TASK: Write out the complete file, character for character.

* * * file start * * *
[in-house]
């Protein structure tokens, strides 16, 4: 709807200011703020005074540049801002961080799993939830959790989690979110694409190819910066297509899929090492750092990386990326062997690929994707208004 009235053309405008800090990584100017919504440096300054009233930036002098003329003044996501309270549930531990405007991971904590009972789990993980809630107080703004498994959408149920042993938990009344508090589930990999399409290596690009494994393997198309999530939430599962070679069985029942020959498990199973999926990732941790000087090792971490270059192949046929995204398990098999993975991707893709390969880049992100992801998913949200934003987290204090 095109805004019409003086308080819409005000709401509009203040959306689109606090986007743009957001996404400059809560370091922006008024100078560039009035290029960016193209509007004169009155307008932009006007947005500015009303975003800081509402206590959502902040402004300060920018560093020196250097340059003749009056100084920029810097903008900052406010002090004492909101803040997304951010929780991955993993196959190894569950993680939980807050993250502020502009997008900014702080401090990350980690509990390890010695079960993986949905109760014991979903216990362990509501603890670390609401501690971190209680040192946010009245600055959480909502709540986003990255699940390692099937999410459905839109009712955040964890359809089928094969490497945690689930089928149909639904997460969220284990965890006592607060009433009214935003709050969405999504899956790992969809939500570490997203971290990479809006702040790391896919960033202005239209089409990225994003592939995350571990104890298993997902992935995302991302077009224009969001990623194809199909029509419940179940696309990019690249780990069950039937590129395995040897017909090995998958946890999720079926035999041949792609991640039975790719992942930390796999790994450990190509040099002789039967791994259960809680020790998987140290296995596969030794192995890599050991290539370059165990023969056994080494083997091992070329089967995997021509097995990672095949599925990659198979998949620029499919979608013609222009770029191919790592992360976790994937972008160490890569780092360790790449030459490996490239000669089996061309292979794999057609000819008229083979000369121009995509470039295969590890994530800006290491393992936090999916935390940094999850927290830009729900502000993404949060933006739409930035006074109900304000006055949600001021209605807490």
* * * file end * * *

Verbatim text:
[in-house]
């Protein structure tokens, strides 16, 4: 709807200011703020005074540049801002961080799993939830959790989690979110694409190819910066297509899929090492750092990386990326062997690929994707208004 009235053309405008800090990584100017919504440096300054009233930036002098003329003044996501309270549930531990405007991971904590009972789990993980809630107080703004498994959408149920042993938990009344508090589930990999399409290596690009494994393997198309999530939430599962070679069985029942020959498990199973999926990732941790000087090792971490270059192949046929995204398990098999993975991707893709390969880049992100992801998913949200934003987290204090 095109805004019409003086308080819409005000709401509009203040959306689109606090986007743009957001996404400059809560370091922006008024100078560039009035290029960016193209509007004169009155307008932009006007947005500015009303975003800081509402206590959502902040402004300060920018560093020196250097340059003749009056100084920029810097903008900052406010002090004492909101803040997304951010929780991955993993196959190894569950993680939980807050993250502020502009997008900014702080401090990350980690509990390890010695079960993986949905109760014991979903216990362990509501603890670390609401501690971190209680040192946010009245600055959480909502709540986003990255699940390692099937999410459905839109009712955040964890359809089928094969490497945690689930089928149909639904997460969220284990965890006592607060009433009214935003709050969405999504899956790992969809939500570490997203971290990479809006702040790391896919960033202005239209089409990225994003592939995350571990104890298993997902992935995302991302077009224009969001990623194809199909029509419940179940696309990019690249780990069950039937590129395995040897017909090995998958946890999720079926035999041949792609991640039975790719992942930390796999790994450990190509040099002789039967791994259960809680020790998987140290296995596969030794192995890599050991290539370059165990023969056994080494083997091992070329089967995997021509097995990672095949599925990659198979998949620029499919979608013609222009770029191919790592992360976790994937972008160490890569780092360790790449030459490996490239000669089996061309292979794999057609000819008229083979000369121009995509470039295969590890994530800006290491393992936090999916935390940094999850927290830009729900502000993404949060933006739409930035006074109900304000006055949600001021209605807490």